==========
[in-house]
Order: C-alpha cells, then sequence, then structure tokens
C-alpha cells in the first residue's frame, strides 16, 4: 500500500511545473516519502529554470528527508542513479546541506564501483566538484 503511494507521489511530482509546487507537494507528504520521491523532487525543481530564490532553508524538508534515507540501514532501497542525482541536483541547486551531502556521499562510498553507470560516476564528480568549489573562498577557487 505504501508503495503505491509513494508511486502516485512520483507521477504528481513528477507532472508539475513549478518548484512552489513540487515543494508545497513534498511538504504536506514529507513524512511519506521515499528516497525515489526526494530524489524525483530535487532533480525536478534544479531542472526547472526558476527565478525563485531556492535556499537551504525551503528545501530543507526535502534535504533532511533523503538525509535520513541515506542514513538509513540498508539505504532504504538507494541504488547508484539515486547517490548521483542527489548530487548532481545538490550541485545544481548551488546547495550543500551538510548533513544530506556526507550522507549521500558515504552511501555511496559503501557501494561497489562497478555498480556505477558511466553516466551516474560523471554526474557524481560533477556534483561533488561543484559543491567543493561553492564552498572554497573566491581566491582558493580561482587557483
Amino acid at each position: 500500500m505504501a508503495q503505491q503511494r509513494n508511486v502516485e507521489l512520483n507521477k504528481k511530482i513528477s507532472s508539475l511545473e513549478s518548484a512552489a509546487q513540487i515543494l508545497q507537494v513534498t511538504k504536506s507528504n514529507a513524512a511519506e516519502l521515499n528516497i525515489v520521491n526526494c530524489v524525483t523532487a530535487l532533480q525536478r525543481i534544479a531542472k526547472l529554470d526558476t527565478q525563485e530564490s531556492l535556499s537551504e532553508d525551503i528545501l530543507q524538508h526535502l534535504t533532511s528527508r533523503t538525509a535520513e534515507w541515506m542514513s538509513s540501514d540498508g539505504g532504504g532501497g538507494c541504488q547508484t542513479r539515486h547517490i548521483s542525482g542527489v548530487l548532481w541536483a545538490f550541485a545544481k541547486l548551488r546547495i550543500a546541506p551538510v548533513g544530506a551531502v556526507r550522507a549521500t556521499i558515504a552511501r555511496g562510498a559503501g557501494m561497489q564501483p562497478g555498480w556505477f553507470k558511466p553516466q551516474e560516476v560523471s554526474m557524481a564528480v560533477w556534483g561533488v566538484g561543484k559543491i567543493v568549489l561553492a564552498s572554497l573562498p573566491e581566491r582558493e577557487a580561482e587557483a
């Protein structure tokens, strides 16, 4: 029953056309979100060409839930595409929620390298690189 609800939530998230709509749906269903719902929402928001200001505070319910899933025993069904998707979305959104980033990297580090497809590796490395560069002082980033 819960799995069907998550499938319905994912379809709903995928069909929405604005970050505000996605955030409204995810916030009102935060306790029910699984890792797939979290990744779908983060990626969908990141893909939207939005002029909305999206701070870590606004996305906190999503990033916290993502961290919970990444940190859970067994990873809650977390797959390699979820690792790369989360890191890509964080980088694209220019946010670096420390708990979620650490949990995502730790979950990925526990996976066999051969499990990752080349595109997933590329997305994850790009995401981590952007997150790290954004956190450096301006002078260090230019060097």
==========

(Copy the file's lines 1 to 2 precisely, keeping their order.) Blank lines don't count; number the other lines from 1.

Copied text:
[in-house]
Order: C-alpha cells, then sequence, then structure tokens